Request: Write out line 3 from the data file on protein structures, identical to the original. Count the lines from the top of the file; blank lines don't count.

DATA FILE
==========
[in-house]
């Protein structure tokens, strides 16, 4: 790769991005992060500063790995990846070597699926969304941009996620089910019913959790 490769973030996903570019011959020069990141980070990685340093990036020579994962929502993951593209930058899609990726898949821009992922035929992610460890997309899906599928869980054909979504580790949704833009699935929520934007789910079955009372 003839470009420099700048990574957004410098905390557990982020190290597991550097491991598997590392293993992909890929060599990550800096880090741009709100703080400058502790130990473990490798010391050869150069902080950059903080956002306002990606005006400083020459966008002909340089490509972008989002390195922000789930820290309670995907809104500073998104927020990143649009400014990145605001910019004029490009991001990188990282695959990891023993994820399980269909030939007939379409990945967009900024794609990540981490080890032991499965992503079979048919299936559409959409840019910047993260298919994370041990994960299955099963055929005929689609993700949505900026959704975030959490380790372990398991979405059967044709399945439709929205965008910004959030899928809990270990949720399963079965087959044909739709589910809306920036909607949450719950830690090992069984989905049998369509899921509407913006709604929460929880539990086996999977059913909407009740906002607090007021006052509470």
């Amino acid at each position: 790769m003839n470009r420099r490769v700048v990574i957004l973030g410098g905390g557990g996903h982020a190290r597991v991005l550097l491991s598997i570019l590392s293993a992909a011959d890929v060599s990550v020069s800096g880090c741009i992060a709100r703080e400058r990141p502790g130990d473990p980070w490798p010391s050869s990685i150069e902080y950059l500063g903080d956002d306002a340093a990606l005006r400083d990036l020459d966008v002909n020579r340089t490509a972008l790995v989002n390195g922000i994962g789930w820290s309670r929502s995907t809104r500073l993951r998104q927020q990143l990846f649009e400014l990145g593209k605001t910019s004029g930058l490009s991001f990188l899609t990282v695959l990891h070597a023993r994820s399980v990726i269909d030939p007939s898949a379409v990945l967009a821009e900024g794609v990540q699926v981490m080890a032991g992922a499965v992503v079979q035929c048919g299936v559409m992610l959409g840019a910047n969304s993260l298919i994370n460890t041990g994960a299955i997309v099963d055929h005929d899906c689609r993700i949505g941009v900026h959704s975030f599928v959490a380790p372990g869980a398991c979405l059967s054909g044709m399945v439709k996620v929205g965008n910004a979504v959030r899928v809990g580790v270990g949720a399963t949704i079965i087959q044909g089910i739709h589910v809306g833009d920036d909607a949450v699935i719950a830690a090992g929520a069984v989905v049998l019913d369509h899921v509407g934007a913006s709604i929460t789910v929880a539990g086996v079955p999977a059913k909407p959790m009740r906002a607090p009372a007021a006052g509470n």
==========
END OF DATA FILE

């Amino acid at each position: 790769m003839n470009r420099r490769v700048v990574i957004l973030g410098g905390g557990g996903h982020a190290r597991v991005l550097l491991s598997i570019l590392s293993a992909a011959d890929v060599s990550v020069s800096g880090c741009i992060a709100r703080e400058r990141p502790g130990d473990p980070w490798p010391s050869s990685i150069e902080y950059l500063g903080d956002d306002a340093a990606l005006r400083d990036l020459d966008v002909n020579r340089t490509a972008l790995v989002n390195g922000i994962g789930w820290s309670r929502s995907t809104r500073l993951r998104q927020q990143l990846f649009e400014l990145g593209k605001t910019s004029g930058l490009s991001f990188l899609t990282v695959l990891h070597a023993r994820s399980v990726i269909d030939p007939s898949a379409v990945l967009a821009e900024g794609v990540q699926v981490m080890a032991g992922a499965v992503v079979q035929c048919g299936v559409m992610l959409g840019a910047n969304s993260l298919i994370n460890t041990g994960a299955i997309v099963d055929h005929d899906c689609r993700i949505g941009v900026h959704s975030f599928v959490a380790p372990g869980a398991c979405l059967s054909g044709m399945v439709k996620v929205g965008n910004a979504v959030r899928v809990g580790v270990g949720a399963t949704i079965i087959q044909g089910i739709h589910v809306g833009d920036d909607a949450v699935i719950a830690a090992g929520a069984v989905v049998l019913d369509h899921v509407g934007a913006s709604i929460t789910v929880a539990g086996v079955p999977a059913k909407p959790m009740r906002a607090p009372a007021a006052g509470n």